The transistor N3 is, as FIG. 3 shows, preferably connected as an emitter follower driving the output transistor N7 though R5. The N3 base is connected, via the diode-coupled transistor P2, to the emitter of P1. Relative to the input signal Vinp, the N3 base will be roughly two base-emitter voltage drops (approximately 1.4 V) higher, which is a suitable level for driving the output transistor N7. One other advantage of including N3 as illustrated is that the collector current of N1 is also supplied to the emitter of N3. This reuse of the N1 collector current further reduces the demand for power supply current in the buffer circuit.

The base voltage of N3, which is the same as the emitter voltage of P2, is suitable for driving the base of P4, which is the input transistor for the first or high-voltage section of the positive power control circuit. An additional voltage i1·R1 is developed across R1 so that the voltage at the connection between I1 and R1 is suitable for driving the second, or low-voltage section of the positive power control circuit. Note that this additional voltage is just the difference between the control voltages applied to the first and second sections of the positive power control circuit.

Within the positive power control circuit 220, the output of the second current source 12 is connected to the emitter of P4, and to the base of N5. The output of the third current source 13 is connected directly to the base of N8 and the emitter of P6, and, via the series-coupled diodes D1 and D2 to the +Vlo supply. The collector of N10 is also connected to the +Vlo supply. The emitter of N5 is connected to the base of N9; similarly, the emitter of N8 is connected to the base of N10.

The emitters of both N9 and N10 are both connected to the collector of the positive-side output transistor N7, and thus to each other. The connection of the N9 and N10 emitters to the collector of the output transistor N7 forms a positive regulator bus. This is important to note, since N9 and N10 are the transistors through which the respective high and low positive power supplies +Vhi and +Vlo are connected to the regulator bus, and thus to the collector of the output transistor N7. Note also that the various connections of I2, P4, N5 and N9 are the same as the corresponding connections of 13, P6, N8 and N10, and that these two sub-circuits control the connection of +Vhi and +Vlo, respectively, to the collector of N7. These two sub-circuits thus form high- and low-voltage control circuits within the positive power control circuit 220. As is explained below in greater detail, P4 and P6 are the input transistors to these respective sub-circuits; N9 and N10 form analog switching or regulating elements controlling the amount of current drawn from +Vhi and +Vlo, respectively.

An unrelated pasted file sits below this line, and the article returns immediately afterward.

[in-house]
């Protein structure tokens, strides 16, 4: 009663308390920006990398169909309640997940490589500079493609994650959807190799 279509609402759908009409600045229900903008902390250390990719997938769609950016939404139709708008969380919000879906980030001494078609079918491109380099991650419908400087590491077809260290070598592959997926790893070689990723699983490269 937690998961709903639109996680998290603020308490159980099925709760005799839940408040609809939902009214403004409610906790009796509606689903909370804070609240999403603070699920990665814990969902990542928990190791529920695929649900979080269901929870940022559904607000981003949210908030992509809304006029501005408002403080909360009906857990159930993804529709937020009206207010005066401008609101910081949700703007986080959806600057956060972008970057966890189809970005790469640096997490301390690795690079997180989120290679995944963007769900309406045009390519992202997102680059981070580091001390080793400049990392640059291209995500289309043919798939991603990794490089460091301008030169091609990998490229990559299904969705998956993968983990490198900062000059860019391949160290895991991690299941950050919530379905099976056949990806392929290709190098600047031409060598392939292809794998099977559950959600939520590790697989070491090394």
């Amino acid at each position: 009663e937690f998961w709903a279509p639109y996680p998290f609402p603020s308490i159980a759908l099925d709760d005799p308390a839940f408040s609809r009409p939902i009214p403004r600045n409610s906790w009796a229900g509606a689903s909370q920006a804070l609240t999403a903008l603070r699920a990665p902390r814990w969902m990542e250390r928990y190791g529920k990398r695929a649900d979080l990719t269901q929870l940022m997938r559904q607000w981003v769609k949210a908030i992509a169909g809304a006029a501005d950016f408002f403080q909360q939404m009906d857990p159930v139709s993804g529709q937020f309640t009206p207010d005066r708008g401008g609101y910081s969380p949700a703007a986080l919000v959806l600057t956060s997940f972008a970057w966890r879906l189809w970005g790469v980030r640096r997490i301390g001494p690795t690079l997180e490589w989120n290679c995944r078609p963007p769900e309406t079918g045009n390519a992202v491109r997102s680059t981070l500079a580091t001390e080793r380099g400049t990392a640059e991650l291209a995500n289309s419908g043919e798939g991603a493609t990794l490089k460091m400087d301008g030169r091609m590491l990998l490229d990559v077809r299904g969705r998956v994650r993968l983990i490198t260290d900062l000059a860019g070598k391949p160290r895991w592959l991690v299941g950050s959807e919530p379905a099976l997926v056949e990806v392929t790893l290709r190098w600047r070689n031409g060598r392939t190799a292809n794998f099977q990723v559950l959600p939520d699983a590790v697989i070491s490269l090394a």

Note, however, that even though the collector of N7 is connected to the regulator bus and thus receives current drawn from either +Vhi or +Vlo, all current to the base of N7 is drawn exclusively from the relatively higher supply +Vhi, which is the sole voltage source for the buffer stage 210. The collector and emitter of the output transistor N7 thus form input and output terminals, respectively. The input terminal is connected to the “switched” power supply, whereas the base of N7, which forms a current control terminal, receives its control current through N3 solely from the single, unswitched, stable source +Vhi.